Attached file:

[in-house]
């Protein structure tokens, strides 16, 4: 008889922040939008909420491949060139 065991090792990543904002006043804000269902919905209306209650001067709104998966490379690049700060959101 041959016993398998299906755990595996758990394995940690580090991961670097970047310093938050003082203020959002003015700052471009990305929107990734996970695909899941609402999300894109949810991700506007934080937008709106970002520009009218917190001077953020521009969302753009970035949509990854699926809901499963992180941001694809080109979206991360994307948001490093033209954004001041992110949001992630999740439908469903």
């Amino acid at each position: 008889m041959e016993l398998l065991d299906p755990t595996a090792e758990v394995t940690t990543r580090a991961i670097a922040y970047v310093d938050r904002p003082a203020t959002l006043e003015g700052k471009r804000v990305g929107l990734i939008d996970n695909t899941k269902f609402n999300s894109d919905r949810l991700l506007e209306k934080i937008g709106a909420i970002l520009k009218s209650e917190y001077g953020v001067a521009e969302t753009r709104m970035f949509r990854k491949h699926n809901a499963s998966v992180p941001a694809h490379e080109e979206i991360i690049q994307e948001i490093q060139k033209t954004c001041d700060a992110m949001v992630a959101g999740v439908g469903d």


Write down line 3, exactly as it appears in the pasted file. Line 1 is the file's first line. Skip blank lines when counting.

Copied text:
């Amino acid at each position: 008889m041959e016993l398998l065991d299906p755990t595996a090792e758990v394995t940690t990543r580090a991961i670097a922040y970047v310093d938050r904002p003082a203020t959002l006043e003015g700052k471009r804000v990305g929107l990734i939008d996970n695909t899941k269902f609402n999300s894109d919905r949810l991700l506007e209306k934080i937008g709106a909420i970002l520009k009218s209650e917190y001077g953020v001067a521009e969302t753009r709104m970035f949509r990854k491949h699926n809901a499963s998966v992180p941001a694809h490379e080109e979206i991360i690049q994307e948001i490093q060139k033209t954004c001041d700060a992110m949001v992630a959101g999740v439908g469903d």